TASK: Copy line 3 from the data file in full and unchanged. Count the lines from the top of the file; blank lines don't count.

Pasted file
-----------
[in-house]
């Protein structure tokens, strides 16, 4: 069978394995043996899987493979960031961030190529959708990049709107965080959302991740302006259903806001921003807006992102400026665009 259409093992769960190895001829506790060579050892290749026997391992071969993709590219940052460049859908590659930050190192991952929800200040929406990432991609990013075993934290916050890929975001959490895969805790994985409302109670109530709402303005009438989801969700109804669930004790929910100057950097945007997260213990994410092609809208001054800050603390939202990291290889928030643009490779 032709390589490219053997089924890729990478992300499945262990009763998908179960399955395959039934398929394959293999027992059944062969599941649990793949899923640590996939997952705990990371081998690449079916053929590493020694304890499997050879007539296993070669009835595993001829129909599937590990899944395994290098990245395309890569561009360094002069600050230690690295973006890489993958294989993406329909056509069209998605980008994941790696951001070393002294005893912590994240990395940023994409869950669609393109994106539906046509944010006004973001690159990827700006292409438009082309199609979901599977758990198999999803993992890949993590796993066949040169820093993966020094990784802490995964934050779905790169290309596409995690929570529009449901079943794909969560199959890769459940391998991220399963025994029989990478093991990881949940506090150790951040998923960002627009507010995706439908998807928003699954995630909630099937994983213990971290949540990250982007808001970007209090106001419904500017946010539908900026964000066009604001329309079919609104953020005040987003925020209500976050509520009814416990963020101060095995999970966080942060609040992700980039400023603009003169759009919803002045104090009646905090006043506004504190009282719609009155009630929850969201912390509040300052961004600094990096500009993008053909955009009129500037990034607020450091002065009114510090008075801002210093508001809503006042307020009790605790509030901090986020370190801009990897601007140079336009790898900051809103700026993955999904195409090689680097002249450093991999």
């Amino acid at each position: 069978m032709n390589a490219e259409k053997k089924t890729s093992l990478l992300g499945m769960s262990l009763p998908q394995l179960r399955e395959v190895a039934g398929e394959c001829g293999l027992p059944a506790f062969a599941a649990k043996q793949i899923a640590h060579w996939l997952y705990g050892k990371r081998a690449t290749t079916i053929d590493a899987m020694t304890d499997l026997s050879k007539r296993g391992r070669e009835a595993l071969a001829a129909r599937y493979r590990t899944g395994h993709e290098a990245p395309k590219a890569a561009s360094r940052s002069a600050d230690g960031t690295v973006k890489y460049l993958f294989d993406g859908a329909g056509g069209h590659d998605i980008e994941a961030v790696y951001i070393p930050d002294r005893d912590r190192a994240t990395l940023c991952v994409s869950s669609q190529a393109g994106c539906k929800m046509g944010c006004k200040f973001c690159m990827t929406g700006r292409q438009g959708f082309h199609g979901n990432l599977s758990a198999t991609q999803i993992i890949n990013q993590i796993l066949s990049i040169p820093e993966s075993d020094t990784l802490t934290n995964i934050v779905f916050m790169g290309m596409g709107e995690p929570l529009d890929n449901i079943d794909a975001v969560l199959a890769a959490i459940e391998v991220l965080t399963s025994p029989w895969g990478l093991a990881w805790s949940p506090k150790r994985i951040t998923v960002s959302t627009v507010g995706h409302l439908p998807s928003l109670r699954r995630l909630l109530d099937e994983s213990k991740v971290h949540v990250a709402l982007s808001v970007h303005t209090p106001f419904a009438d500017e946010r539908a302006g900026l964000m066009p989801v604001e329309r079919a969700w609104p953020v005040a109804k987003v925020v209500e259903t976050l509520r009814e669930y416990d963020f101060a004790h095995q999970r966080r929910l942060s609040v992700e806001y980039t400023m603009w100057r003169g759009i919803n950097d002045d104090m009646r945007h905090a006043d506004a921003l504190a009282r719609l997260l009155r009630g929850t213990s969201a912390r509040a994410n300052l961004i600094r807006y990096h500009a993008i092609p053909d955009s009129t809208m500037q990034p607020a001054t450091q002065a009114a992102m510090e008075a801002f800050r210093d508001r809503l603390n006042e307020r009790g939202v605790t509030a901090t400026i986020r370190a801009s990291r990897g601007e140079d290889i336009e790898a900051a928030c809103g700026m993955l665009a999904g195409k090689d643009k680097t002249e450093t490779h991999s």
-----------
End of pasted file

């Amino acid at each position: 069978m032709n390589a490219e259409k053997k089924t890729s093992l990478l992300g499945m769960s262990l009763p998908q394995l179960r399955e395959v190895a039934g398929e394959c001829g293999l027992p059944a506790f062969a599941a649990k043996q793949i899923a640590h060579w996939l997952y705990g050892k990371r081998a690449t290749t079916i053929d590493a899987m020694t304890d499997l026997s050879k007539r296993g391992r070669e009835a595993l071969a001829a129909r599937y493979r590990t899944g395994h993709e290098a990245p395309k590219a890569a561009s360094r940052s002069a600050d230690g960031t690295v973006k890489y460049l993958f294989d993406g859908a329909g056509g069209h590659d998605i980008e994941a961030v790696y951001i070393p930050d002294r005893d912590r190192a994240t990395l940023c991952v994409s869950s669609q190529a393109g994106c539906k929800m046509g944010c006004k200040f973001c690159m990827t929406g700006r292409q438009g959708f082309h199609g979901n990432l599977s758990a198999t991609q999803i993992i890949n990013q993590i796993l066949s990049i040169p820093e993966s075993d020094t990784l802490t934290n995964i934050v779905f916050m790169g290309m596409g709107e995690p929570l529009d890929n449901i079943d794909a975001v969560l199959a890769a959490i459940e391998v991220l965080t399963s025994p029989w895969g990478l093991a990881w805790s949940p506090k150790r994985i951040t998923v960002s959302t627009v507010g995706h409302l439908p998807s928003l109670r699954r995630l909630l109530d099937e994983s213990k991740v971290h949540v990250a709402l982007s808001v970007h303005t209090p106001f419904a009438d500017e946010r539908a302006g900026l964000m066009p989801v604001e329309r079919a969700w609104p953020v005040a109804k987003v925020v209500e259903t976050l509520r009814e669930y416990d963020f101060a004790h095995q999970r966080r929910l942060s609040v992700e806001y980039t400023m603009w100057r003169g759009i919803n950097d002045d104090m009646r945007h905090a006043d506004a921003l504190a009282r719609l997260l009155r009630g929850t213990s969201a912390r509040a994410n300052l961004i600094r807006y990096h500009a993008i092609p053909d955009s009129t809208m500037q990034p607020a001054t450091q002065a009114a992102m510090e008075a801002f800050r210093d508001r809503l603390n006042e307020r009790g939202v605790t509030a901090t400026i986020r370190a801009s990291r990897g601007e140079d290889i336009e790898a900051a928030c809103g700026m993955l665009a999904g195409k090689d643009k680097t002249e450093t490779h991999s």